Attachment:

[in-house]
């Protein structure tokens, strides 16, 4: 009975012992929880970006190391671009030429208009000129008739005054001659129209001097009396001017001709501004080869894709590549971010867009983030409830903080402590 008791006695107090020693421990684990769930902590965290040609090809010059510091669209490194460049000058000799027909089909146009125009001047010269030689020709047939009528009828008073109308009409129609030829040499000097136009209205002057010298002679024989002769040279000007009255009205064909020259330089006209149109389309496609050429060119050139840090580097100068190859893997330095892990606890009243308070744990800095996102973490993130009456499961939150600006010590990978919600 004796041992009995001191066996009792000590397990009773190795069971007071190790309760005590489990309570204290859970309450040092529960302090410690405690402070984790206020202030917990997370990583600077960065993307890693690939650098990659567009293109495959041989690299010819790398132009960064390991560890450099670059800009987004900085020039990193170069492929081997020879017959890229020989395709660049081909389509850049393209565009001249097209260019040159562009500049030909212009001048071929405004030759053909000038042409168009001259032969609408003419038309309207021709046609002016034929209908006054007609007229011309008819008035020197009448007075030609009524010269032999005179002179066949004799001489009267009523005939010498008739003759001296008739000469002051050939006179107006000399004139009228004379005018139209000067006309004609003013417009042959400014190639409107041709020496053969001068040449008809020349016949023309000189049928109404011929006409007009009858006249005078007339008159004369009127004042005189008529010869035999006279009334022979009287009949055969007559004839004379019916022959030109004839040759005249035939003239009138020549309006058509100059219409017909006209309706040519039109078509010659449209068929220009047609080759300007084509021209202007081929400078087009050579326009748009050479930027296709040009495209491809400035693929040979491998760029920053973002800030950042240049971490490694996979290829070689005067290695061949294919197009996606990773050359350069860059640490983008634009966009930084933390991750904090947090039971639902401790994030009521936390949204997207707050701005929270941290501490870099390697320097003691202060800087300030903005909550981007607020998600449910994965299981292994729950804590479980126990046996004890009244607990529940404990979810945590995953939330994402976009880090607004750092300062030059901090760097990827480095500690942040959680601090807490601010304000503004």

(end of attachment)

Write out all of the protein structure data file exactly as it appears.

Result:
[in-house]
């Protein structure tokens, strides 16, 4: 009975012992929880970006190391671009030429208009000129008739005054001659129209001097009396001017001709501004080869894709590549971010867009983030409830903080402590 008791006695107090020693421990684990769930902590965290040609090809010059510091669209490194460049000058000799027909089909146009125009001047010269030689020709047939009528009828008073109308009409129609030829040499000097136009209205002057010298002679024989002769040279000007009255009205064909020259330089006209149109389309496609050429060119050139840090580097100068190859893997330095892990606890009243308070744990800095996102973490993130009456499961939150600006010590990978919600 004796041992009995001191066996009792000590397990009773190795069971007071190790309760005590489990309570204290859970309450040092529960302090410690405690402070984790206020202030917990997370990583600077960065993307890693690939650098990659567009293109495959041989690299010819790398132009960064390991560890450099670059800009987004900085020039990193170069492929081997020879017959890229020989395709660049081909389509850049393209565009001249097209260019040159562009500049030909212009001048071929405004030759053909000038042409168009001259032969609408003419038309309207021709046609002016034929209908006054007609007229011309008819008035020197009448007075030609009524010269032999005179002179066949004799001489009267009523005939010498008739003759001296008739000469002051050939006179107006000399004139009228004379005018139209000067006309004609003013417009042959400014190639409107041709020496053969001068040449008809020349016949023309000189049928109404011929006409007009009858006249005078007339008159004369009127004042005189008529010869035999006279009334022979009287009949055969007559004839004379019916022959030109004839040759005249035939003239009138020549309006058509100059219409017909006209309706040519039109078509010659449209068929220009047609080759300007084509021209202007081929400078087009050579326009748009050479930027296709040009495209491809400035693929040979491998760029920053973002800030950042240049971490490694996979290829070689005067290695061949294919197009996606990773050359350069860059640490983008634009966009930084933390991750904090947090039971639902401790994030009521936390949204997207707050701005929270941290501490870099390697320097003691202060800087300030903005909550981007607020998600449910994965299981292994729950804590479980126990046996004890009244607990529940404990979810945590995953939330994402976009880090607004750092300062030059901090760097990827480095500690942040959680601090807490601010304000503004």